JULY 2020 UPDATES                                Like us on Facebook View our videos on YouTube Follow us on Twitter
Supporters: kindly consider a donation to NCSD this month, to help us sustain our advocacy efforts.

new report from the Beyond Test Scores Project and the Center for Education and Civil Rights looks at trends in Massachusetts related to diverse schools as well as racially isolated ones. Authored by Jack Schneider, Ashley J. Carey, Peter Piazza, and Rachel S. White. Check out coverage from Boston's NPR station here.

The pandemic, and the related economic and societal crisis, continue with no end in sight. The critical interplay between PK-12 schooling and our economy--and the many roles schools play beyond academics--has been made very plain in 2020.  Parents, caretakers, and educators across the country are bearing the brunt of this uncertainty, as they try to put "back to school" plans in place.

Disparities in access to resources to facilitate remote learning at the beginning of the pandemic were well-documented, and fell heavily along racial and class lines, exacerbating existing inequities.  Our choices over the next weeks and months--both individually and through policy, practice, and resource allocation--have the potential to exacerbate or reduce disparities.  We call on all those who are eager to show their support for racial justice to take concrete steps to support an equitable return to school in their local communities. 

Over the last few weeks, the concept of "pods" in relation to primary education and childcare has emerged. Pandemic pods, or  home-schooling pods, are when families pool resources, financial and social, to facilitate childcare and educational instruction, sometimes by a hired educator or through the combined efforts of family members.

Here we highlight some of the perspectives shared about podding through our network:
"Another valid concern is that the microschool model - particularly if financially supported by pro-voucher legislation like the bill introduced in the Senate last week - will mean families don't return to public schools.
 by Gail Cornwall 
( Good Housekeeping , July 28) 
"We face collective and structural problems. We need collective, structural solutions." Equity in Pandemic Schooling: An Action Guide for Families, Educators & Communities
by Erica O. Turner et. al
"The issue of inequity is what the following post is all about: how these new pandemic education pods replicate white flight." The Huge Problem with Education 'Pandemic Pods' Suddenly Popping Up
by J.P.B. Gerald and Mira Debs
(Washington Post, July 22)
"So important for us not to conflate race and class and use the former as a proxy for the latter. Many middle and upper class families of color, like mine, are also looking for educational alternatives for our children this fall. I'm looking at 'hubs' and 'pods,' too."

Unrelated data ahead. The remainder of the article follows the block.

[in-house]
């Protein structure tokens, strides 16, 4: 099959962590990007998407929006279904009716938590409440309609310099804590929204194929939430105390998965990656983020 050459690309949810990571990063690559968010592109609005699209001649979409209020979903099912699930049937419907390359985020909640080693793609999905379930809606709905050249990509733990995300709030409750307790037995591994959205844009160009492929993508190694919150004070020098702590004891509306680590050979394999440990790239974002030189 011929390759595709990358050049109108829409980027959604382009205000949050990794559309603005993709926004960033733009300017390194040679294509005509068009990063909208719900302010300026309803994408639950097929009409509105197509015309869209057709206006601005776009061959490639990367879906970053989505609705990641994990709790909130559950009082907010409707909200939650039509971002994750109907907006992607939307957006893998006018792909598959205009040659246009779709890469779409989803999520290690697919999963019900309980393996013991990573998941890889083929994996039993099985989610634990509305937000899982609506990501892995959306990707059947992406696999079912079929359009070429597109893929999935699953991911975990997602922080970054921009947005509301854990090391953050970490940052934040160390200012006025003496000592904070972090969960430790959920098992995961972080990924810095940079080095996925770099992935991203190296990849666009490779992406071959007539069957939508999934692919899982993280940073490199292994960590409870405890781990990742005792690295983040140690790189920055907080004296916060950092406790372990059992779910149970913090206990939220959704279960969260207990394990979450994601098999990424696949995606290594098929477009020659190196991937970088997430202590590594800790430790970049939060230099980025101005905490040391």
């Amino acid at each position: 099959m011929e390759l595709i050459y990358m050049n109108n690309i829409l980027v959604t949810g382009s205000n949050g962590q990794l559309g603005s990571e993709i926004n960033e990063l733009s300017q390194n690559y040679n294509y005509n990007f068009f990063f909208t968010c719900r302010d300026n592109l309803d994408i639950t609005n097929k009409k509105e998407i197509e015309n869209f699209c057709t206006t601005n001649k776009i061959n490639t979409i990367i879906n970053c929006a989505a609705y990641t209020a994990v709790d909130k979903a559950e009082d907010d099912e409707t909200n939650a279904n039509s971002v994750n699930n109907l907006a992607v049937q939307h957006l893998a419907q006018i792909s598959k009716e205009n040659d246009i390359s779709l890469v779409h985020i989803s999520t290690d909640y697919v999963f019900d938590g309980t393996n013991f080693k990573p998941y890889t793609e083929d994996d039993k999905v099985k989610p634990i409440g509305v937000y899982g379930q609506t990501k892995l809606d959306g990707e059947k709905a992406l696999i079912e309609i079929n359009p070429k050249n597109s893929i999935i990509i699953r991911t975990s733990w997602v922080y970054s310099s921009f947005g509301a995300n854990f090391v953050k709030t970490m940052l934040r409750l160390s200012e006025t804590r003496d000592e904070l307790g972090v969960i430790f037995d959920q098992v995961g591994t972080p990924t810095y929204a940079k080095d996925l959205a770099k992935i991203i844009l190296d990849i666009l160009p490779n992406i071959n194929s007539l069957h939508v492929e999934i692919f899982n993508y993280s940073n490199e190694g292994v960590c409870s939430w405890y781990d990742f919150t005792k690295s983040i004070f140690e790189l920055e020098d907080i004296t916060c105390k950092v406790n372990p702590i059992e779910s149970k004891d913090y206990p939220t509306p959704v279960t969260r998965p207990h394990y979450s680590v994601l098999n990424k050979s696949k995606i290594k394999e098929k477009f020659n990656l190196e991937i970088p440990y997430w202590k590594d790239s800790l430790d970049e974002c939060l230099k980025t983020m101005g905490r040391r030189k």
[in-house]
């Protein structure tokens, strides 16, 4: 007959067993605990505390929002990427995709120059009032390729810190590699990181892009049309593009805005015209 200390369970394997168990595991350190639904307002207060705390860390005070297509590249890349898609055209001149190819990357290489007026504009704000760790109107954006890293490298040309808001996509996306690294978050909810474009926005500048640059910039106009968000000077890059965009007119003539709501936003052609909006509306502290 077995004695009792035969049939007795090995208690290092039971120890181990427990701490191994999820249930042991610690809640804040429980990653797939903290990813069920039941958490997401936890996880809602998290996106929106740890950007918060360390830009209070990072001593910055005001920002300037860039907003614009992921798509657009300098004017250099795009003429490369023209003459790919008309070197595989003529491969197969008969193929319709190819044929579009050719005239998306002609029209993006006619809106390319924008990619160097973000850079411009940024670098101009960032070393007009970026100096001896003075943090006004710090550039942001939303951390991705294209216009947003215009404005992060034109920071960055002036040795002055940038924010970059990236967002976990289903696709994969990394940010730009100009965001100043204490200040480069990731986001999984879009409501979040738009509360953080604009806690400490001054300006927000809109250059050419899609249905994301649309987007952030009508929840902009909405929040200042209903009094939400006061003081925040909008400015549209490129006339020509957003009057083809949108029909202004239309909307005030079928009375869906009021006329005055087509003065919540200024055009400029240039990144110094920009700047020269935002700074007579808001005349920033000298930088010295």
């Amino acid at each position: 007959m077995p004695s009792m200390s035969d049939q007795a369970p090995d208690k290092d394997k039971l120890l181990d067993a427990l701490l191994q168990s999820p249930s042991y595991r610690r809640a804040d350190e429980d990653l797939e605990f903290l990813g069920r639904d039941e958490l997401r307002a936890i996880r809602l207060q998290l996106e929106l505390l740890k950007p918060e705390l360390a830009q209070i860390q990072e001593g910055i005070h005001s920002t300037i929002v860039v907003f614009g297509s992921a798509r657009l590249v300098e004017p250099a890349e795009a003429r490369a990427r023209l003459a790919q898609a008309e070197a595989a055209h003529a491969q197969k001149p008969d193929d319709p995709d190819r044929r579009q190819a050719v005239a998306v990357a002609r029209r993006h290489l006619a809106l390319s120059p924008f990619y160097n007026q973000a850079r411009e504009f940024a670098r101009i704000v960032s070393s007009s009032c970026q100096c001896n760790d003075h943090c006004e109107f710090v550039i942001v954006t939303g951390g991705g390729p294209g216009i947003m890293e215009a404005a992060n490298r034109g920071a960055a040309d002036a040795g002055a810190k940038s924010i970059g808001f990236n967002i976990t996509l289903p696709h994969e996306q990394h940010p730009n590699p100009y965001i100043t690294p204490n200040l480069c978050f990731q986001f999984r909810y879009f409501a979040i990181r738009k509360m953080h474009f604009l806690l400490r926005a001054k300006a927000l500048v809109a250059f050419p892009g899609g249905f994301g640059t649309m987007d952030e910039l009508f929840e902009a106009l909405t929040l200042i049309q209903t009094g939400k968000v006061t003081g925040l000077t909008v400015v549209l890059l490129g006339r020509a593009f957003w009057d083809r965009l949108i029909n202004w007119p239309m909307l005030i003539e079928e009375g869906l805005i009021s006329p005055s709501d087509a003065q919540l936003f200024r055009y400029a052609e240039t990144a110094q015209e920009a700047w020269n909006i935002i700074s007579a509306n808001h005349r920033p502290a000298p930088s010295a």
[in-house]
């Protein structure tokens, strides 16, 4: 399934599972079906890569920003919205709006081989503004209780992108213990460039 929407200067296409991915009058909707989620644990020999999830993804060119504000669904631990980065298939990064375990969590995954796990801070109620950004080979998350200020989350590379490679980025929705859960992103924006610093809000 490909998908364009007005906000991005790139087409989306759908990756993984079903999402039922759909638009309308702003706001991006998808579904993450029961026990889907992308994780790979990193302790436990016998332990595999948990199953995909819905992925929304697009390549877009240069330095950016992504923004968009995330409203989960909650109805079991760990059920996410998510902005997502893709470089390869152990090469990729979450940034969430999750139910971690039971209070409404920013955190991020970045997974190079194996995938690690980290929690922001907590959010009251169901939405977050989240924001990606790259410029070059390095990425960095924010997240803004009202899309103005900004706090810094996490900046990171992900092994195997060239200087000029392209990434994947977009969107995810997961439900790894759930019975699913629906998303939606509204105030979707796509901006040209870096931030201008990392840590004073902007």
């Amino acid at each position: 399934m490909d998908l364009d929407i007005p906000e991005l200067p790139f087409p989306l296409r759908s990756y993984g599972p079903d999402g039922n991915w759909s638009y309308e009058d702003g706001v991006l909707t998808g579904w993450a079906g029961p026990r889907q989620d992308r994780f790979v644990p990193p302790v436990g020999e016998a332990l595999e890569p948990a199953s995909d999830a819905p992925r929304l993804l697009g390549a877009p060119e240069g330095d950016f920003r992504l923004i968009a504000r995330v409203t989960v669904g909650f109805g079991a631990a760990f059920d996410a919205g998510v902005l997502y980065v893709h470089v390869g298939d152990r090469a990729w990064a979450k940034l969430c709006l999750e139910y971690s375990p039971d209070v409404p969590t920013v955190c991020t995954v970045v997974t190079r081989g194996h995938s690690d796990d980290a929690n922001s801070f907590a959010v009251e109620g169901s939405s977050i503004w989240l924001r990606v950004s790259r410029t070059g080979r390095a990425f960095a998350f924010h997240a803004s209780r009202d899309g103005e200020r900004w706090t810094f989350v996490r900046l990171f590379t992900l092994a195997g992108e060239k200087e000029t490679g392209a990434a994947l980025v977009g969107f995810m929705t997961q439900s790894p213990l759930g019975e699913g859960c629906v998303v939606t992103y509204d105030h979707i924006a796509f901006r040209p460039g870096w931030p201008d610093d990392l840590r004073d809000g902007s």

Prudence Carter - Twitter Thread 
"This could really usher in the end of a public education system."
--Jennifer Berkshire
Pandemic Pods are Inequitable and Inevitable - and a Dream Come True for the School Choice Movement
by Juliana Kapan
(Business Insider, July 26)
"Who is present in these spaces? Who is missing? Who benefits? Who is excluded? How does this elevate and support antiracism? Integration? Public education? What narratives do pods reinforce about public education?"
--Alison Collins

Find Alison Collins's related twitter posts
Podcast: Parents Turning to Tutors, "Pandemic Pods" to Help with Remote Learning
KQED's Forum featuring: Janelle Scott (UC Berkeley); Sara Hossaini (KQED Radio); Roman Slavinsky (A+ Tutoring); Alison Collins (San Francisco BOE); Lauren Holman (Sage Oak Charter Schools)

"Whatever parents ultimately decide, they must understand that every choice they make in their child's education, even the seemingly benign, has the potential to perpetuate racial inequities rooted in white supremacy."
Opinion: The Latest in School Segregation: Private Pandemic "Pods" 
by Clara Totenberg Green
(New York Times, July 22) 
"We must do CONSCIOUS WORK to disrupt that pattern of thinking. What's best for our community IS what's best for our kids. When we slow down and move with thought and care, it will be more likely that our impact will match our values." 
On COVID-19 and Micro-schooling, Pods, and More
(Integrated Schools, July 22)

Join the "slow down" conversation on social media
"And so we're sitting with that and imagining what it looks like to really believe that ourselves and other white people can become less addicted to white supremacy." 
Frienemies of the Pods
by Courtney Martin (July 22)
"If you do nothing else in your efforts to pod more justly, stay enrolled in public school. The biggest social justice risk we face as a result of this pandemic is the destruction of the public education system in the United States."
If "Most Students Should Stay Home," What Do I Do with My Kids?
by Shayla R. Griffin
(Medium, July 23) 

 More thoughts about back to school...

Major policy developments in the fight for educational equity: